Bitter tastes may well be the key to a solution for the growing obesity epidemic. Administering a bitter substance to the stomach does initially stimulate the appetite, but then leads to faster satiation, doctoral research at KU Leuven has demonstrated.
For her doctorate in Medicine, Sara Janssen investigated the working of ghrelin, the so-called hunger hormone, which is produced in the stomach and has an effect on food-intake through interaction with the hypothalamus. It is due to this hormone that we get hungry. Ghrelin levels increase before meals and decrease after we have eaten. Sara Janssen: “The extent to which ghrelin decreases depends on what exactly we have eaten – sugar, fat, proteins, etc. In my doctoral research, conducted at the Targid Lab under the direction of Professor Inge Depoortere, I wanted to research whether ghrelin-producing cells in the stomach detect certain nutrients via taste receptors. To this end, we administered one particular taste – a combination of five different bitter flavours – directly into the stomachs of mice in order to measure the effect on ghrelin secretion.
“We initially observed that the amount of ghrelin increased and that the mice ate more. After half an hour, however, we observed a drop in food-intake and delayed gastric emptying, resulting in accelerated satiation.”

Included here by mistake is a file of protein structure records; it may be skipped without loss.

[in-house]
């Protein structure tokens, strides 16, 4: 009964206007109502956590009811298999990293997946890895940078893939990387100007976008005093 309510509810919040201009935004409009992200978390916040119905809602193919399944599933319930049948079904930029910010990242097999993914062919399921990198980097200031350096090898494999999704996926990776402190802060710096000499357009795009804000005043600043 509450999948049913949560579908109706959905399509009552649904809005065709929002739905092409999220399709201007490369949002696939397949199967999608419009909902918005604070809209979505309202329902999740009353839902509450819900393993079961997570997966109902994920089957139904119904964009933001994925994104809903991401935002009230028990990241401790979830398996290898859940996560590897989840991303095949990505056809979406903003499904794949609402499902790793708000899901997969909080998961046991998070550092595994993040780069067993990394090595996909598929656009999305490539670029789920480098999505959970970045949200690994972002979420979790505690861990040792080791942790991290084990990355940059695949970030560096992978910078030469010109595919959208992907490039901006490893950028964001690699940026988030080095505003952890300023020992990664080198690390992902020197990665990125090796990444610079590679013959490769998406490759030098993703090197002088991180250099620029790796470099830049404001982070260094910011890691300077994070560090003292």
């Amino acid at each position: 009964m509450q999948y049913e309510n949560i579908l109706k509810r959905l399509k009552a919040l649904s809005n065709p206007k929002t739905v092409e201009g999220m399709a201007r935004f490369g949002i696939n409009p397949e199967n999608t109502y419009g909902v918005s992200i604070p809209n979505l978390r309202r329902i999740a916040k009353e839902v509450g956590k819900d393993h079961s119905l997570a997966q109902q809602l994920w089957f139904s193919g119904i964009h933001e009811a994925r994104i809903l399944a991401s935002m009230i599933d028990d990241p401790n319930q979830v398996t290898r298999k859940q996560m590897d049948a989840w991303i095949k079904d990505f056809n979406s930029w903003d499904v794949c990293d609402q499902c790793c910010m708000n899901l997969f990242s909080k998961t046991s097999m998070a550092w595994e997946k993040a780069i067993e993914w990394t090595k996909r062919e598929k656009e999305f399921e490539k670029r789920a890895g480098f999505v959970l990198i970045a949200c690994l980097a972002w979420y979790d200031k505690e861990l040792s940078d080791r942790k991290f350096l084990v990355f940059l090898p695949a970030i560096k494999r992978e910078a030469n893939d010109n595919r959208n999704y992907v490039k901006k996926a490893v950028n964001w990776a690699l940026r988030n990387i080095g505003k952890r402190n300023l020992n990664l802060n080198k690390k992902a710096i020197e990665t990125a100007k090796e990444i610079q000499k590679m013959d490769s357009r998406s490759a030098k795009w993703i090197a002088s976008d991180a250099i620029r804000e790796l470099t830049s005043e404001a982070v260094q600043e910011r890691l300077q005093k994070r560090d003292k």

“In order to determine whether it was actually ghrelin that played a role in this process, we repeated the experiment with mice in which the ghrelin receptors had been deactivated by genetic manipulation and in which the taste receptors did not function as well. We observed that in these ‘knock-out’ mice, the increase of food-intake was blocked, but that the subsequent decreased food-intake and delayed gastric emptying was not.”
“We thus concluded that ghrelin does not affect the latter. The bitter substance appears to have a direct effect on the contraction of the gastrointestinal tract: the peristaltic movement is immobilised, as a result of which the emptying is delayed and a feeling of satiation follows. How this occurs, and via which receptors or ion canals, is still anyone’s guess, but in the long-term, this discovery may well be useful in the treatment of obesity.”
For this reason, a study has already been conducted in healthy volunteers, directed by Professor Jan Tack. Janssen: “We observed the same effect: administering a bitter substance directly into the stomach resulted in much faster satiation. This, of course, opens new perspectives. The Italian habit of drinking amaro – a bitter aperitif – before meals is thus not such a bad idea: bitters stimulate the appetite by releasing ghrelin, but also protect us against overeating. In the treatment of obesity, one might exchange the bitter aperitif with a so-called ‘bitter pill’, but that is something for the future.”